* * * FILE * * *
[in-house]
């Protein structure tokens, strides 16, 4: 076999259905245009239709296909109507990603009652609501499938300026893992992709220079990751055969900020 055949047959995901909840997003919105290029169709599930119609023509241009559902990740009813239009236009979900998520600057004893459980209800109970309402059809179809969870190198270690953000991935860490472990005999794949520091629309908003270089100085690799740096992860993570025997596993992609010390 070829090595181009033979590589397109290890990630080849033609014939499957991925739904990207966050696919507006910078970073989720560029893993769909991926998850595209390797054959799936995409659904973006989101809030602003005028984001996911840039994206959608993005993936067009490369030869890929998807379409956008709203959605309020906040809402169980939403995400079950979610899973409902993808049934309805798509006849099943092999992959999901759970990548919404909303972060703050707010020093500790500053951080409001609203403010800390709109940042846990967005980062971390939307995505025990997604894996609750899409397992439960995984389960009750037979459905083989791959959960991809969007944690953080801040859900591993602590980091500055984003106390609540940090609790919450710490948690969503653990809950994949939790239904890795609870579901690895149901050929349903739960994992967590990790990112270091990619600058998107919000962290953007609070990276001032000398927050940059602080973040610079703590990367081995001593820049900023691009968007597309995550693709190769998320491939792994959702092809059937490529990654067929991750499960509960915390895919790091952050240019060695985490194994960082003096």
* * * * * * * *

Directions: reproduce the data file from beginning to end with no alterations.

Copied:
[in-house]
């Protein structure tokens, strides 16, 4: 076999259905245009239709296909109507990603009652609501499938300026893992992709220079990751055969900020 055949047959995901909840997003919105290029169709599930119609023509241009559902990740009813239009236009979900998520600057004893459980209800109970309402059809179809969870190198270690953000991935860490472990005999794949520091629309908003270089100085690799740096992860993570025997596993992609010390 070829090595181009033979590589397109290890990630080849033609014939499957991925739904990207966050696919507006910078970073989720560029893993769909991926998850595209390797054959799936995409659904973006989101809030602003005028984001996911840039994206959608993005993936067009490369030869890929998807379409956008709203959605309020906040809402169980939403995400079950979610899973409902993808049934309805798509006849099943092999992959999901759970990548919404909303972060703050707010020093500790500053951080409001609203403010800390709109940042846990967005980062971390939307995505025990997604894996609750899409397992439960995984389960009750037979459905083989791959959960991809969007944690953080801040859900591993602590980091500055984003106390609540940090609790919450710490948690969503653990809950994949939790239904890795609870579901690895149901050929349903739960994992967590990790990112270091990619600058998107919000962290953007609070990276001032000398927050940059602080973040610079703590990367081995001593820049900023691009968007597309995550693709190769998320491939792994959702092809059937490529990654067929991750499960509960915390895919790091952050240019060695985490194994960082003096």